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Phenotypic Specific Social Communication Intervention for Children with Down Syndrome

Abstract Phenotypic Specific Communication Intervention for Children with Down Syndrome Children with Down syndrome (DS) have greater difficulty acquiring expressive language than is predicted by their general cognitive abilities and language comprehension (Miller, 1999). To date, interventions to improve communication outcomes for children with DS have met with only modest success. The proposed study is a randomized controlled trial of an early communication intervention combining two evidence-based treatments that teach expressive communication (Enhanced Milieu Teaching; EMT) and joint attention/symbolic play (Joint Attention Symbolic Play Engagement and Regulation; JASPER) using a dual mode (words + signs). The intervention (a) teaches the foundations of communication (joint attention, play), (b) builds on positive child characteristics of social attention, (c) uses naturalistic strategies to increase the rate and complexity of communication and increase task engagement, (d) addresses the potential value of adding visual support (signs) to spoken communication, and (e) includes parents as implementers of the intervention to promote generalization across settings and activities, and to ensure maintenance over time. The study will enroll 72 30 to 54 month old children with DS who have fewer than 20 words. Examining predictors of response to treatment and the effects of treatment on executive functioning will inform both theory and practice.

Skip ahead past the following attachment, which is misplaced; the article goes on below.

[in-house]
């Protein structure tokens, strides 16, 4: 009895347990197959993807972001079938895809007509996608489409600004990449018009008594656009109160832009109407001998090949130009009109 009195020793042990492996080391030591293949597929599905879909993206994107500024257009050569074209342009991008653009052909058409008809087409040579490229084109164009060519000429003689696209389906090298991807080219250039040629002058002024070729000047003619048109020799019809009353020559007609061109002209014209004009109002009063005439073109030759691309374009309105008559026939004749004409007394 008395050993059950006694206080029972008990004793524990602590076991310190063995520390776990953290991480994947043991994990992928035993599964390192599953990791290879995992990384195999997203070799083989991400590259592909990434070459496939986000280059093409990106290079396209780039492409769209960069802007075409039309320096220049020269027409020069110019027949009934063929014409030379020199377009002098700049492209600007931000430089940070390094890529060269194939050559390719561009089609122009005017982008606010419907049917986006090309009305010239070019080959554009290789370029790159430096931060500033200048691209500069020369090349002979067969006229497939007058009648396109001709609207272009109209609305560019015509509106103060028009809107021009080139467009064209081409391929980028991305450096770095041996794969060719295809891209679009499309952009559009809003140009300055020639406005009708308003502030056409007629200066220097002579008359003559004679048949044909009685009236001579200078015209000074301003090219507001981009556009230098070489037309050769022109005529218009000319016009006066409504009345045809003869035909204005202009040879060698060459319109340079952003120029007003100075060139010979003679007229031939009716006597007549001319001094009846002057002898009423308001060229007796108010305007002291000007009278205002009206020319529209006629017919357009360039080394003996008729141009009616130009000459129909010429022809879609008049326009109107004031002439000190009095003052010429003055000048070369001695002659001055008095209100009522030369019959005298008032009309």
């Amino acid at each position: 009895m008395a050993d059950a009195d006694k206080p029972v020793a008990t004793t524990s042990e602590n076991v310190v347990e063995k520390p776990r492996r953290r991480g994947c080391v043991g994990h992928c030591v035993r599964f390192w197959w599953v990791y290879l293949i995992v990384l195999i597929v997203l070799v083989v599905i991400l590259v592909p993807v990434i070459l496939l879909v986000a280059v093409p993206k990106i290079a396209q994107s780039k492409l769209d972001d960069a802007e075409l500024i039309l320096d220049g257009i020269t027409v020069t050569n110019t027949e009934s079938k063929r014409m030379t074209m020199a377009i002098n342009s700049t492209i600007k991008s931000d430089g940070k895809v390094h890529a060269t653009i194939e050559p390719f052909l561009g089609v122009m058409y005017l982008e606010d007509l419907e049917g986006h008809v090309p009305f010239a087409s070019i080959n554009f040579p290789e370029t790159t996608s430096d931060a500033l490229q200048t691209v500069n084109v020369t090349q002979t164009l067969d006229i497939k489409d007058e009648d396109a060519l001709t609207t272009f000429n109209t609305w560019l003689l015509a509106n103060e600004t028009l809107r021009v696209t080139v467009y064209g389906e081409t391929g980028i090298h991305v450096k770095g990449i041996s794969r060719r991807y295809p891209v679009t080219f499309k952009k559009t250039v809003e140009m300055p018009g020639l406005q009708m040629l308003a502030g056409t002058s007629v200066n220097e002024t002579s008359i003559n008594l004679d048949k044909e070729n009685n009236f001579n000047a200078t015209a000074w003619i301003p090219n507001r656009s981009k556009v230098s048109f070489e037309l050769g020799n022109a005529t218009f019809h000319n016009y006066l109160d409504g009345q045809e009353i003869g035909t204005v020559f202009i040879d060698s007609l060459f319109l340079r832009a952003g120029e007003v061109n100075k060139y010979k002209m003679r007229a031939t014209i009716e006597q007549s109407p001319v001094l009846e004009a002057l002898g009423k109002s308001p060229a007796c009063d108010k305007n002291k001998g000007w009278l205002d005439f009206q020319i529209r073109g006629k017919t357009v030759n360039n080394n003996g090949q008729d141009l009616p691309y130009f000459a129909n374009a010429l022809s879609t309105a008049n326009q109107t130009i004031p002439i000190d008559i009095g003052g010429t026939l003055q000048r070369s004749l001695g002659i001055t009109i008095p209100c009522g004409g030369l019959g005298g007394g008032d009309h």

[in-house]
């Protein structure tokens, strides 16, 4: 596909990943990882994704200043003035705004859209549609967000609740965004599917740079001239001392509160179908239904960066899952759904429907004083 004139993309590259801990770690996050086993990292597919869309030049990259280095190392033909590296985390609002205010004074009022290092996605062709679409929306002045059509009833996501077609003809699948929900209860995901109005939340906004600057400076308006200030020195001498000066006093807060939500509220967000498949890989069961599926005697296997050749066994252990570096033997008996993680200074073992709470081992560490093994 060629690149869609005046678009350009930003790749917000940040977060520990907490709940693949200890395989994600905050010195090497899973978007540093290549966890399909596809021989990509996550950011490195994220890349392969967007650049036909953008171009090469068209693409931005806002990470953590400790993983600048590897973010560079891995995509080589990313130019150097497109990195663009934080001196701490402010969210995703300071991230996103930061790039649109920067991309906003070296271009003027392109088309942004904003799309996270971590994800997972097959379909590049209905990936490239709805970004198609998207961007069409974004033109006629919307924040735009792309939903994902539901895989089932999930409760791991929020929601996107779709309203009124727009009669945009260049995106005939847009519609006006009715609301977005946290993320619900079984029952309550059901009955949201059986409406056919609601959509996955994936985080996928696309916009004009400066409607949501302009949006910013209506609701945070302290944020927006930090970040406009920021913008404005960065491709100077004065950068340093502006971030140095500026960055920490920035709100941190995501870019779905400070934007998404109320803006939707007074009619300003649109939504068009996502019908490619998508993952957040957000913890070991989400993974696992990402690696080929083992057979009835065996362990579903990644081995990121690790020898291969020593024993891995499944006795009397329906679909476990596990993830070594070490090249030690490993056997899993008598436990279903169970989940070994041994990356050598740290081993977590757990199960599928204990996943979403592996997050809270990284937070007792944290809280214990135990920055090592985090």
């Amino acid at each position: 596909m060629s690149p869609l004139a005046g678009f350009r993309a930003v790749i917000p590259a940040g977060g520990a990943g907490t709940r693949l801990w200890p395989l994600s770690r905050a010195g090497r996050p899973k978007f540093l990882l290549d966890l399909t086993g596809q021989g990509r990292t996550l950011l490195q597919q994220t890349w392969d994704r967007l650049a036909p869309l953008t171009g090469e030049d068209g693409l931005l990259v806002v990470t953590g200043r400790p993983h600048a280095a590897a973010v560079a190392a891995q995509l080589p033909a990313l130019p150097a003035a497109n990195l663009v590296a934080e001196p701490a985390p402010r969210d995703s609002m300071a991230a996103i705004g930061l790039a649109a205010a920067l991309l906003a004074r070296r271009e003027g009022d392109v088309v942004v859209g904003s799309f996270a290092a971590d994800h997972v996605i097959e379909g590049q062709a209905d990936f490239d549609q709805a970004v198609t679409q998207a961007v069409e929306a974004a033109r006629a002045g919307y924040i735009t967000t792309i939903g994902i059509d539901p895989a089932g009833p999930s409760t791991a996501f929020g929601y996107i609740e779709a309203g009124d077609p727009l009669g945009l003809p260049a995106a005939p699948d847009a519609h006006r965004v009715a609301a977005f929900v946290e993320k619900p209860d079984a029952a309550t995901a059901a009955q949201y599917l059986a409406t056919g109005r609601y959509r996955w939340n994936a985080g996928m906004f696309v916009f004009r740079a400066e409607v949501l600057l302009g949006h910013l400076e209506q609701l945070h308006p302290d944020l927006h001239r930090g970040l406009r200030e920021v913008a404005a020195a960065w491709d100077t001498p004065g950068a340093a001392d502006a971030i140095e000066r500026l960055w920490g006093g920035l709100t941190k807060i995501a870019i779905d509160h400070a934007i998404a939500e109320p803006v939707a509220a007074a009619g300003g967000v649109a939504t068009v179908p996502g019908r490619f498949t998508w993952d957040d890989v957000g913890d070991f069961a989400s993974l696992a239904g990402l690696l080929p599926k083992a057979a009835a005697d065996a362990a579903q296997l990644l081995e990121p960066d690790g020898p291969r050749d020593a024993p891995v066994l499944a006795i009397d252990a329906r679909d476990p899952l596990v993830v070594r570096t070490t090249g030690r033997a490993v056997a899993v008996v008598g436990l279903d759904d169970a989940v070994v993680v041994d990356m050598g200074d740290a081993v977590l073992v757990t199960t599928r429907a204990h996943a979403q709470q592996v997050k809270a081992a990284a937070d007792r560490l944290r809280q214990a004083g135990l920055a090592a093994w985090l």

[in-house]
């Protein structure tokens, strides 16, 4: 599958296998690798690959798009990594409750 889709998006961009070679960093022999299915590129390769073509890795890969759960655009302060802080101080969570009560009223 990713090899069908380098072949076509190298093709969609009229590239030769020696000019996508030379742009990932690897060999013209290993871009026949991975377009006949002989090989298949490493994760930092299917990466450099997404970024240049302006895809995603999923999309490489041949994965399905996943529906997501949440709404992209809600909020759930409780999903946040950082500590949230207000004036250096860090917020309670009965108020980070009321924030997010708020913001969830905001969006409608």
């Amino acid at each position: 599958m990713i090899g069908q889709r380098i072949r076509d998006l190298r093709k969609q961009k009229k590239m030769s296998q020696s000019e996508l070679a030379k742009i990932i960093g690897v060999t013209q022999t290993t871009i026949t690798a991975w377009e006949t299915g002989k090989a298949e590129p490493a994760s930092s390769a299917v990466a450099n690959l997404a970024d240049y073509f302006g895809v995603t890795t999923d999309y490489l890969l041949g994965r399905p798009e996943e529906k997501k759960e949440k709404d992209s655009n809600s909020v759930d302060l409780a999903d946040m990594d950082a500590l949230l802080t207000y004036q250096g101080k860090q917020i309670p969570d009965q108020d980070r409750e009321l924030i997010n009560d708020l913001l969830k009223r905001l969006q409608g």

Grantor: The John Merck Foundation

Expected completion date: 01/31/18

Project or Grant: Grant
Date Span: February 01, 2014 to January 31, 2018
Principal Investigators: Ann Kaiser
Academic Department: Special Education